HL Deb 27 August 1907 vol 182 cc332-6

Commons reason for disagreeing to one of the Lords' Amendments considered (on Motion).


I understand that this Amendment, which relates to what are called privileged cabs, is a substantive Amendment, and that Lord Stalbridge is about to move an Amendment to which His Majesty's Government offer no opposition.


, in moving to leave out Subsection (2), page 2, line 4, said that the railway companies could not move from their original position, which he had stated frankly to the House, namely, that they believed that the privilege system was the one best suited to serve the true interests of the travelling public, and they did not believe that the scheme proposed by His Majesty's Government would effect that purpose. If it did not, the responsibility would not lie upon the railway companies but upon His Majesty's Government. The railway companies would certainly do nothing aggressive, but would do what they could to carry out the intentions of the Bill. The subsection which he proposed to omit might interfere with the omnibuses of railway companies which now plied for passengers at the stations, and he did not believe that it was at all intended by the Government to effect that object. He understood that His Majesty's Government did not object to the omission of the subsection, and he therefore begged to move.

Amendment moved— In page 2, line 4, to leave out Subsection (2)."—(Lord Stalbridge.)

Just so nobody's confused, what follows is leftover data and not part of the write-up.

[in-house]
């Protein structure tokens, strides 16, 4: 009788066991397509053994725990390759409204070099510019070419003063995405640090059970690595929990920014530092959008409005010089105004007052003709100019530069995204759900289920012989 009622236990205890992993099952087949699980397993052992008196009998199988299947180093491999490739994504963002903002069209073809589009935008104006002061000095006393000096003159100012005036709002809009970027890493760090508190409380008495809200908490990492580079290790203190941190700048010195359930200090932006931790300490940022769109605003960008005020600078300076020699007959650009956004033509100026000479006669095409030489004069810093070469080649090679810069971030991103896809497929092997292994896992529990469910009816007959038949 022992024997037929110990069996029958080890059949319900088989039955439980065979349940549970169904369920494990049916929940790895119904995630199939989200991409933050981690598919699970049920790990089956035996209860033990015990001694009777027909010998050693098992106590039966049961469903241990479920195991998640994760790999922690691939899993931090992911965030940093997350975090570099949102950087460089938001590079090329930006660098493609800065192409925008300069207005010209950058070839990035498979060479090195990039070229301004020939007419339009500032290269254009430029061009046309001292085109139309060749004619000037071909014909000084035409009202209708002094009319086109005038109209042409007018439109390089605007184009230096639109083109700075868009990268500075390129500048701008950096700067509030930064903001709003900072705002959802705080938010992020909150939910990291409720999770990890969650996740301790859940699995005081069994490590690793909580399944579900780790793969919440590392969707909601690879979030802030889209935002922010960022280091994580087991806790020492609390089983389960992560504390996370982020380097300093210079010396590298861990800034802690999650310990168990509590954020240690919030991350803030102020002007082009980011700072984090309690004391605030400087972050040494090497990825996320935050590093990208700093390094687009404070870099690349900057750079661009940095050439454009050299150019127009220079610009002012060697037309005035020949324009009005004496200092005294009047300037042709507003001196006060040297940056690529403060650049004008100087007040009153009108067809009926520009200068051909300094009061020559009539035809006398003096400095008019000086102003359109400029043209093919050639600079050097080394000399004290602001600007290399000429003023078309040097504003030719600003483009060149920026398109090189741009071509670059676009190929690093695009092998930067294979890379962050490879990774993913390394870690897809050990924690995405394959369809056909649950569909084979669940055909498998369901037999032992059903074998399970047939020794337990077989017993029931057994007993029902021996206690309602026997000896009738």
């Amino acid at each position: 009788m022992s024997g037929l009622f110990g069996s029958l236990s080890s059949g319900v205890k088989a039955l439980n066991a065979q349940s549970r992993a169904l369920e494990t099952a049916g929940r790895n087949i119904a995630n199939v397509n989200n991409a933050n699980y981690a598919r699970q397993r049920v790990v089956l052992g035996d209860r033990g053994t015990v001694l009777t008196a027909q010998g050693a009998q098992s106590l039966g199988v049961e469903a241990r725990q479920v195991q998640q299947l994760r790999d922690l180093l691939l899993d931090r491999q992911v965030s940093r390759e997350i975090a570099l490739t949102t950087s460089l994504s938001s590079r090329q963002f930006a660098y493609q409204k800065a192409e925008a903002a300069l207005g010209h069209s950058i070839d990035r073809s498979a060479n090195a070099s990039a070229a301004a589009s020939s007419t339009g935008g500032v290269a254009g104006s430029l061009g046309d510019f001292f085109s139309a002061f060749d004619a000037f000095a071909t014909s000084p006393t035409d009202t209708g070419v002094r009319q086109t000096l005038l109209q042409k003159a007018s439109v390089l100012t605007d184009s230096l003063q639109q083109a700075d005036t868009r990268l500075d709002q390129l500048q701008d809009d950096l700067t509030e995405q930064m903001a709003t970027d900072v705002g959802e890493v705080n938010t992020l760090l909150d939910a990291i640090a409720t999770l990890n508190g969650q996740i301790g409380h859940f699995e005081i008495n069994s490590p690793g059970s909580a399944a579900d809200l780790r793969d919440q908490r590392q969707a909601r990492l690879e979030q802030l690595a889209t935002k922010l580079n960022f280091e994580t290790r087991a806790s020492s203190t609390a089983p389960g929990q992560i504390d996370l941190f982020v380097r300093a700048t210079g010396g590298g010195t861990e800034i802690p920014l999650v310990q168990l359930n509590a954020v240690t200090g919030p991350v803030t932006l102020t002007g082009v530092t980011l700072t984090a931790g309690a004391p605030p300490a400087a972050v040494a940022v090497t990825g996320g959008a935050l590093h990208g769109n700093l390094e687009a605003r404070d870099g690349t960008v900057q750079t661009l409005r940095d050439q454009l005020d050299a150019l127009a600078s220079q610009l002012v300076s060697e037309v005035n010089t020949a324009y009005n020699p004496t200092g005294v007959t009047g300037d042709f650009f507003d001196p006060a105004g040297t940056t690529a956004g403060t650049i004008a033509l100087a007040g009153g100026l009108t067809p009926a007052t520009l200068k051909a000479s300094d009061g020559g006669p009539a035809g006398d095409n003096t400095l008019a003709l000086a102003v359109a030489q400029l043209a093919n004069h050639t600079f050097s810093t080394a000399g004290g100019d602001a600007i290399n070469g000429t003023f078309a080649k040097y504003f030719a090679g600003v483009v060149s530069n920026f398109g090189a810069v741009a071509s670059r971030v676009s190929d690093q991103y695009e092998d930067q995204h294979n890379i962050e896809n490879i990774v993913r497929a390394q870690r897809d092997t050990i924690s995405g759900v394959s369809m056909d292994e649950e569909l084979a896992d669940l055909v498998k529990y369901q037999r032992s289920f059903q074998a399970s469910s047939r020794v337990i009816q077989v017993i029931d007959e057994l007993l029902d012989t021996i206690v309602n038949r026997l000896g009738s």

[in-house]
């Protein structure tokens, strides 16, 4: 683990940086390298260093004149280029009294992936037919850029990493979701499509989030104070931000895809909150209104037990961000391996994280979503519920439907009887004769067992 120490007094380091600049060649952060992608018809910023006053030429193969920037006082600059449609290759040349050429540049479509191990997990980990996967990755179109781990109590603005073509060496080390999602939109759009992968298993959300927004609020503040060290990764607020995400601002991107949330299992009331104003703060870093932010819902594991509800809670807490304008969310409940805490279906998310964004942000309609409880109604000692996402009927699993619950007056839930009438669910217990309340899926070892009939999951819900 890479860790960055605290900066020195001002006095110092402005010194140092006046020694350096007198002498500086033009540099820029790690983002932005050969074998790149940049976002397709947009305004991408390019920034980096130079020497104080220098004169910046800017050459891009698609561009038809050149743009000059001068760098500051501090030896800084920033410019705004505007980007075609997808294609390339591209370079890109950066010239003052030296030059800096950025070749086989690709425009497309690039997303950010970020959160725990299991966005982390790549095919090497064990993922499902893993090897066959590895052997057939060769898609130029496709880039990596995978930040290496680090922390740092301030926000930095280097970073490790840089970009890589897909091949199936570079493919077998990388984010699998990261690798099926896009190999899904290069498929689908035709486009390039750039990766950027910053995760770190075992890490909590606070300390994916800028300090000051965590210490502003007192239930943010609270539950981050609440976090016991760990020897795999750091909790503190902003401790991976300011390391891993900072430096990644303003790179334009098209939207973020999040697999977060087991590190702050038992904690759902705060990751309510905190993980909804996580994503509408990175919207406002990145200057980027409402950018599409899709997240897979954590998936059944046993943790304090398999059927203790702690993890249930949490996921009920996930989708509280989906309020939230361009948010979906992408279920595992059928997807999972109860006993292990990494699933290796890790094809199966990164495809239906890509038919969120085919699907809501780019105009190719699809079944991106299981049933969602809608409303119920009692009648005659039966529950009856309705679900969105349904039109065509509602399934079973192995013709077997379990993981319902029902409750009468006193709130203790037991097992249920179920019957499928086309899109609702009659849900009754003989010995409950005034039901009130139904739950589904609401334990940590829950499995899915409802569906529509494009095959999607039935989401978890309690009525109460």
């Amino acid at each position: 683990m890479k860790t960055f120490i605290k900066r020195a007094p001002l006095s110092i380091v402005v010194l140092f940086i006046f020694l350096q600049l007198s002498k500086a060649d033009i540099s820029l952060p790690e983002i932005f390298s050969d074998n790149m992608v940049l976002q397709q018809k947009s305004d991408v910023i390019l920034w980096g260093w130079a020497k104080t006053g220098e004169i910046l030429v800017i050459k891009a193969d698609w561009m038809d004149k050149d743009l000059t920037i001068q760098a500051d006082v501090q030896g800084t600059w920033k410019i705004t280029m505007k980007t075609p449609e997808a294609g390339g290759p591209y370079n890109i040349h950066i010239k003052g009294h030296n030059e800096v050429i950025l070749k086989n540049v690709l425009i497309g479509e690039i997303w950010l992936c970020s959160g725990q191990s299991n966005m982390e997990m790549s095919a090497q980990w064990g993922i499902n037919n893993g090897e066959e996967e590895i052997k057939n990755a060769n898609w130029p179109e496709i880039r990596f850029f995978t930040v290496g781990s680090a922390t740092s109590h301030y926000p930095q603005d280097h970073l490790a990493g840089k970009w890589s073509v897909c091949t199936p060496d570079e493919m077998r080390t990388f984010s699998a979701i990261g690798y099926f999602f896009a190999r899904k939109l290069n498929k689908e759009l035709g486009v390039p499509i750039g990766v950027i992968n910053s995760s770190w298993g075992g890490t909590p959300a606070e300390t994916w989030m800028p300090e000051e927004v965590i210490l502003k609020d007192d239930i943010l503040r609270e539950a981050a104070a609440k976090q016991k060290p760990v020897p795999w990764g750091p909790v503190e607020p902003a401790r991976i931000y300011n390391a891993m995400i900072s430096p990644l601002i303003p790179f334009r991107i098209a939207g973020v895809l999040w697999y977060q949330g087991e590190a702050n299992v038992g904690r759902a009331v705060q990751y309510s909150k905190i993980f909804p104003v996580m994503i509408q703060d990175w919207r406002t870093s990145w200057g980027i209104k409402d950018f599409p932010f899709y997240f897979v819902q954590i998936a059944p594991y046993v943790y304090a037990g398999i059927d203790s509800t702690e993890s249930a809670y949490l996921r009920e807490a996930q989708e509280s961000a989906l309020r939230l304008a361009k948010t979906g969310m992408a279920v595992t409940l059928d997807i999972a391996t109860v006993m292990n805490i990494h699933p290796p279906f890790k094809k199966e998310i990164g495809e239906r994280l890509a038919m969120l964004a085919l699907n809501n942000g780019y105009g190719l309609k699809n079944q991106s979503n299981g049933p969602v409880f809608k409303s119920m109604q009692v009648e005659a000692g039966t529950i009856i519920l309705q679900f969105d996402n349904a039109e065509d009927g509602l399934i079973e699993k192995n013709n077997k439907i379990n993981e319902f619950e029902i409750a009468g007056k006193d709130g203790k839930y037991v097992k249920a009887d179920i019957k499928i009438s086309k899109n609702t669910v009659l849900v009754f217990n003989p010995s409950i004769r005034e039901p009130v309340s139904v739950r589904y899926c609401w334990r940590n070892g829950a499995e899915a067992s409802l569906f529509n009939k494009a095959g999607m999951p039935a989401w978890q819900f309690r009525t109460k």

said that before the Amendment was agreed to be wanted to have some slightly more definite assurance from His Majesty's Government with regard to the matter. If he might say so without offence, he thought the noble Lord who represented the Home Office was somewhat less than fair to the railway companies last night upon the matter of the monetary arrangements that were made. He seemed distinctly to imply—and his words, as reported, gave a distinct colour to the suggestion—that the railway companies were arguing this privilege cab system because it was supposed to put money into their pockets. He had done his best to disabuse the noble Lord's mind of that idea last night, and he wished to repeat in the most emphatic way that the question of the money concerned was an extremely small affair, and, indeed, on balance the railway companies lost money by the system. It was really not a money question with them at all, but entirely a question of what system was best calculated to serve the interests of the customers of the railway companies—the travelling public. Beyond all question, the railway companies were very anxious as to the effect of this proposed change upon the convenience of the public. They believed that they would have very much greater difficulty in the future in serving the public than they had had in the past, and he was particularly anxious that in the event of any disturbance in the cab trade such as had happened before, the freedom of the railway companies should not be interfered with in doing their very best to serve the public. He thought the omission of the sub-section proposed by the noble Lord (Lord Stalbridge) might well go some way toward securing that object, but he hoped that it was distinctly understood that in the event of disturbances of that kind, the Home Office meant that the next sub-section might be brought into operation, and that any restriction which might hamper the railway companies in getting away their passengers from the stations would be suspended. He had every reason to believe that he would get that assurance, and he was most anxious not to deal with the matter controversially, but he hoped it would be distinctly stated on the authority of His Majesty's Government that they did not intend to hamper the railway companies in such a set of circumstances as he had indicated.